$50 death cheque angers union
The union representing a security guard killed on an Auckland construction site says it is appalled it has only now been sent a cheque for the dead man's earnings, almost a year after his death.
However, the company that employed Charanpreet Dhaliwal, CNE Security, has denied the accusation, saying the payment was made in good time and the union was now merely seeking publicity.
Dhaliwal, 22, was killed on his first night of work at a Henderson construction site last November. A man, who has been granted name suppression, has been charged with his murder.
Ellerslie-based CNE Security has been charged by the Labour Department with failing to secure Dhaliwal's safety.
The Council of Trade Unions is preparing a personal grievance claim against the security company, claiming unjustified disadvantage, president Helen Kelly said.
Kelly said she had received a cheque for $50 made out to Dhaliwal from CNE Security last Tuesday.
''I don't know what to do with it. I haven't been authorised to accept the payment and it's just been sent to me unsolicited,'' she said. ''I haven't got the heart to tell his mother, I'm working through the Sikh community and they're outraged.''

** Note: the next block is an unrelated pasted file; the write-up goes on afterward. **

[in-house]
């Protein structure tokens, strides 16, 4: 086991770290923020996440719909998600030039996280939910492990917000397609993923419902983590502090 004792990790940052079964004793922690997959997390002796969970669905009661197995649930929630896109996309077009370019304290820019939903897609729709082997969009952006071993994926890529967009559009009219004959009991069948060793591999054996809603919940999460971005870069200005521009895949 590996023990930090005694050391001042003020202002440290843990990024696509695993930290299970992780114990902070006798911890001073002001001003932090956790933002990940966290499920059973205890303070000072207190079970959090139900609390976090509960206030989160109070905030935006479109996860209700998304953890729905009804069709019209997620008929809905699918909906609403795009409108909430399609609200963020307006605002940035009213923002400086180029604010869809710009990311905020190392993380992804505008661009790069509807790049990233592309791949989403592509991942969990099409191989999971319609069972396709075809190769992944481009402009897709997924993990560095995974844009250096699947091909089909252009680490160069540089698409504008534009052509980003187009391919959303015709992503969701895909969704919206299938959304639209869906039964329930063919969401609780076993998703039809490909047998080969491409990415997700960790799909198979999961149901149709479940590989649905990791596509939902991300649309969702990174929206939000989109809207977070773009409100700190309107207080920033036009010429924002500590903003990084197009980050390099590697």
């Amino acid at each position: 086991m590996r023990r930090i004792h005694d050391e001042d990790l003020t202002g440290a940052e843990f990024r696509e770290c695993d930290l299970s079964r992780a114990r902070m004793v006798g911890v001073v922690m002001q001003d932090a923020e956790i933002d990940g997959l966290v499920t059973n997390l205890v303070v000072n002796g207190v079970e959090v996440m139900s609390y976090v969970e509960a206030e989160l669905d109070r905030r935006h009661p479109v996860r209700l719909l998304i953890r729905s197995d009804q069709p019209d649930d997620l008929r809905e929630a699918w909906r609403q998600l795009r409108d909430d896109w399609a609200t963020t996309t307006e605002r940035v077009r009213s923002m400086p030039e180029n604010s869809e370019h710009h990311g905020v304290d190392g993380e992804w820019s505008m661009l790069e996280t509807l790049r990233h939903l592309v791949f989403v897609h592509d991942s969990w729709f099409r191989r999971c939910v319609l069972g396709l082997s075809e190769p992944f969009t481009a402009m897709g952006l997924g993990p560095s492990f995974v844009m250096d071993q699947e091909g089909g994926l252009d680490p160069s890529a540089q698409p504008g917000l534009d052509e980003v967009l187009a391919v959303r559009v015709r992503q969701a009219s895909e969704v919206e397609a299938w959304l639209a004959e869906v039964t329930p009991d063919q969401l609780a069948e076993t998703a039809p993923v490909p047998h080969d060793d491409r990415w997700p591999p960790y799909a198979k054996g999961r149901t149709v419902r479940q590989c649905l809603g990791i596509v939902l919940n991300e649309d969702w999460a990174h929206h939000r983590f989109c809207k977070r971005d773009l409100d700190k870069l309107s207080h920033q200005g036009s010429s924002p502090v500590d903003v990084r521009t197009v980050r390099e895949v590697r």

Kelly said there were number of discrepancies surrounding the cheque being sent to Dhaliwal.
"The employer never had any employment agreement with him, he was rung on the day and offered the work,'' she said.
''The employer first met him there at 10.30 at night and left him there, so he had never been paid, and suddenly I get this cheque.
''Who said Charanpreet would have accepted the minimum wage, he never had the chance to bargain, never got a chance to say what he would get paid, what hours has he been paid for...''
Kelly said Dhaliwal's had been '' the cheapest form of death''.
''This feels completely wrong that we can take a 21-year-old man's life, he gets no ACC because he hadn't worked yet and he can't sue,'' she said. ''And what does he get, he gets $50 and five cents. The whole thing is shonky.''
However, a CNE Security manager, who only gave the name Chris, said everything was done by the book and the cheque had been paid at the time of mediation.
He said Kelly was playing the situation for publicity.
"If I pay by cash, that woman Helen Kelly would have said I was giving him cash. She refused it because she wanted more publicity," he said
"And tax was paid, it was a seven hour shift and has been paid accordingly."
Chris referred all other comments to his lawyer.